is one reason why the people that supplied
    much to most of the information for the basis
    of the book are not always given their due
    credit and in a few cases I know no credit
    at all was given in the book.

    I know of one professor/book author that
    about died from fright when he saw 23
    forms of Cephalotaxus all together side
    by side in a Conifer collection in which
    those plants had been in the ground since
    the early 70s. He wrote of being an expert
    on three of them and did not know them at
    all when he saw them here in 1986. You
    guys can buy his books, I will not. I will
    read them if I have them available to me
    but I will not be overly excited about them.

    Michael, I don't mind people coming back
    at me. I made a big mistake and at the time
    did not care as I am tired of giving away
    secrets that I did not want to tell in this
    forum. You pointed my error out like you
    should do. I have no problems with that.

    Jim
     
  15. treelover3

    treelover3 Active Member

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    I would also look for a named variety of P. mugo. Pinus mugo var. pumilio is a seed-grown selection and all of the plants will vary slightly in size, form and look. Depending on how you're going to use these plants, that may or many not be acceptable.
    Good luck,
    Mike
    (p.s. a couple of my favorites are Pinus mugo 'Teeny' (aka 'Sherwood Compact') and Pinus mugo 'Jacobsen'. There are so many different cultivars that you could have a collection of just P. mugo and have a very nice landscape. Be sure to check out the cultivars that turn gold in the winter or that are variegated, also.)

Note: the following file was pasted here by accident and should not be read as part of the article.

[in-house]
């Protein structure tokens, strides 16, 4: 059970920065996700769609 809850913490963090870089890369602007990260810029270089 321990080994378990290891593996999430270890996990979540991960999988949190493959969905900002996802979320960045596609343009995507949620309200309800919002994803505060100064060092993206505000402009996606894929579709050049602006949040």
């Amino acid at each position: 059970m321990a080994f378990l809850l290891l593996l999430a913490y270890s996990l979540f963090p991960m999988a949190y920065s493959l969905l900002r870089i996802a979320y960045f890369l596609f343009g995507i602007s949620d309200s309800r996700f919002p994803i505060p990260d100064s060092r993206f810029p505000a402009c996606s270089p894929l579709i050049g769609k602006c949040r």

16. sgarrett

    sgarrett Member

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    Ron,
    You mentioned scale on mugo pines. I am having that problem here in Bend, OR and have been frustrated with the solution. Horicultural oils and neem have not been effective. Have you found something that works and how do you tell when it is successful?
     
  17. Dixie

    Dixie Active Member

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    scale controll is all about the timing. you are right by putting out a neem or horticultural oil. the best time to spray for the scale is right around the time they are about to lay their eggs. where i am from, that would be now. that way you will hopefully prevent most of those eggs from hatching.
     
  18. jimmyq

    jimmyq Well-Known Member 10 Years

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    for the record, Neem oil is not registered as a pesticide in Canada. It is however sold as a 'leaf shine" product.